The American Pictorial Home Book
or Housekeeper's Encyclopedia - online book

A reference manual of household management in Victorian times.

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are wonderful. It can preserve animal substances from decay; leather is rendered soft and pliable, and preserved by it. If satu­rated with it, wooden vessels neither shrink nor dry up; its power in healing sores, removing pains, such as scratches, of burns, is marvellous. It is used for extracting the odor of flowers, and is of great use in the processes of dying, wine-keeping, brewing, and liquor making.
Glycerine Lotion.—Mix i oz. of glycerine with i pint of water. It allays itching and removes dryness, &c.,in various skin diseases, with the addition of 2 or 3 drachms of borax, it removes chaps from the lips, hands, and nipples,
Corns.—Scrape chalk and bind it upon the corn, or at night bind a piece of lemon upon it. Gylcerine is good for corns.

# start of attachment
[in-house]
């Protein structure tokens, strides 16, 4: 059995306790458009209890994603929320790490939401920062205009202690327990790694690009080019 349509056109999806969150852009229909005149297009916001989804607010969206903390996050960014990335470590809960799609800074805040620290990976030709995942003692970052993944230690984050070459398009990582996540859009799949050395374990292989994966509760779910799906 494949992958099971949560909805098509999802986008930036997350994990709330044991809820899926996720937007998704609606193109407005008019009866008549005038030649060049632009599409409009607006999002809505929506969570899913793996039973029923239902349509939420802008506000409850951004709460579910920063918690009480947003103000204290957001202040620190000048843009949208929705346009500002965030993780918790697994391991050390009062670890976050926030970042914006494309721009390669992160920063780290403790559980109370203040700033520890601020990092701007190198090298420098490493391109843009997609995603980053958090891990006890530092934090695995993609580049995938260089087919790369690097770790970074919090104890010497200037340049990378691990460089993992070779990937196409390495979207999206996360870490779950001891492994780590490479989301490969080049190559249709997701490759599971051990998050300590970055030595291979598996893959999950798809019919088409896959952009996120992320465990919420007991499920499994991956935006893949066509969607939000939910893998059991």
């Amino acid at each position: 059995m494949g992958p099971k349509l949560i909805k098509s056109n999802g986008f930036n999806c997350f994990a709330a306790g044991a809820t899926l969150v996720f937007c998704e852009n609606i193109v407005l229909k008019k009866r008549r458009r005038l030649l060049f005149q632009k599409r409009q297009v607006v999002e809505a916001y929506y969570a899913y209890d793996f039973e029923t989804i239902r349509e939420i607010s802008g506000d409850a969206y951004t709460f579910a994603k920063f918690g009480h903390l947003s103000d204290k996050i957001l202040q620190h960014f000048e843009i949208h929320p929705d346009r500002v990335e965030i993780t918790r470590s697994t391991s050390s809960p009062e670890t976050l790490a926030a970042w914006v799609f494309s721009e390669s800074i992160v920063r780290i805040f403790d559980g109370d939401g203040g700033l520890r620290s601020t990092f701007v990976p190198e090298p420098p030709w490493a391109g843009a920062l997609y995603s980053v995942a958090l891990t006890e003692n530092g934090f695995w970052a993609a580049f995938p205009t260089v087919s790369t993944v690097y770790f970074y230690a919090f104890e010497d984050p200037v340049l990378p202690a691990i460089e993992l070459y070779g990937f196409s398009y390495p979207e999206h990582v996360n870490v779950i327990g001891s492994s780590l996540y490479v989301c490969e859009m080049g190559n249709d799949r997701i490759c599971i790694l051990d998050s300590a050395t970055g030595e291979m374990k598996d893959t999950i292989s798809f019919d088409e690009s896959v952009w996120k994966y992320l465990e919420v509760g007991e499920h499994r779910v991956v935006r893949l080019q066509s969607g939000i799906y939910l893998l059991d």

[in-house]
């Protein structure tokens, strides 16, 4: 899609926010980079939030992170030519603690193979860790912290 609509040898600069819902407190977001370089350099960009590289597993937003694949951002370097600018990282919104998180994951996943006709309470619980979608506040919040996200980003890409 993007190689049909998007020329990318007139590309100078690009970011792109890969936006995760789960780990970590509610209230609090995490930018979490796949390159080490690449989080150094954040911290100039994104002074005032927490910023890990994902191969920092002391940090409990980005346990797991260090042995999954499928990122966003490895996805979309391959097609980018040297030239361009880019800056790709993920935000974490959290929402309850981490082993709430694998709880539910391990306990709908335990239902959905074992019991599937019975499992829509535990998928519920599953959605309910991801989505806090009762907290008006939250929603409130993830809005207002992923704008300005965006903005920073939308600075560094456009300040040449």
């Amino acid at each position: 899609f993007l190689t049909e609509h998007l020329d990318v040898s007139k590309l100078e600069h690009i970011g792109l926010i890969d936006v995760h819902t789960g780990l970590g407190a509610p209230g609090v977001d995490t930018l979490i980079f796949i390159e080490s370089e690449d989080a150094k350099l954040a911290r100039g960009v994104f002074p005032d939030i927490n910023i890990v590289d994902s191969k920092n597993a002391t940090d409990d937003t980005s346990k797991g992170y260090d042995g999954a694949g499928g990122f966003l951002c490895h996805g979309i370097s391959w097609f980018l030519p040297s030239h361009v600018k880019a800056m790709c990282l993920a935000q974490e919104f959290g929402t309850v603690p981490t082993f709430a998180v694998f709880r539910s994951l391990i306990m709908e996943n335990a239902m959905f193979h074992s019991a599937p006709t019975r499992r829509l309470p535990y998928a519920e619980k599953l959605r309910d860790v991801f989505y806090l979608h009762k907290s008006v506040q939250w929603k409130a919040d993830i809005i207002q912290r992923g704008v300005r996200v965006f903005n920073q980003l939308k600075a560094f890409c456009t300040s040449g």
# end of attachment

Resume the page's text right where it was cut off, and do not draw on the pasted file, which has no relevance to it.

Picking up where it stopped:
Corns. No. 2.—Take a small piece of flannel that has not been washed, wrap or sew round the corn and toe. One thickness will be sufficient. Wet the flannel where the corn is, nighipnd morning, with fine sweet oil. Remove the flannel weekly, and at the same time pare the corn, which will soon disappear.
To Cure Corns.—Before going to bed at night, put a coating of gum arabic over the corn. It will soon get well.
For Corns.—Powder some copperas and make a paste with water, put it on a cloth and bind it on the corn, when going to bed, for several nights; bind so as not stain the bed linen.
Cure for Warts.—French Physician.—Steep a small piece of raw beef in sugar all night, trim the wart and bind as much as will cover it and tie it on. If the excresence is on the forehead, con­fine it with sticking plaster cut in strips.
Reliable Cure for Corns.—Remove the hard part with a sharp knife, then wrap a piece of canton flannel twice around the toe, and tie it with a thread near the end, just tight enough to keep the cloth on. Then saturate the cloth directly over the corn with pure spirits of turpentine. In ten minutes the annoyance will cease.
Mechanical Corn Plasters.—Any suitable adhesive plaster is spread on a thick leather (buckskin), which is cut to a suitable size; punch a hole in the centre, vulcanized India rubber, or any soft leather, prepared in the same way; the hole must just fit so as to let the corn through.
Warts and Corns, ro Cure in a few Minutes.—Make a poultice of some slacked saleratus, and powdered gum arabic and a little water. Spread it on a small piece of rag. Then with a sharp knife trim the corn or wart and put the plaster on and let it remain ten or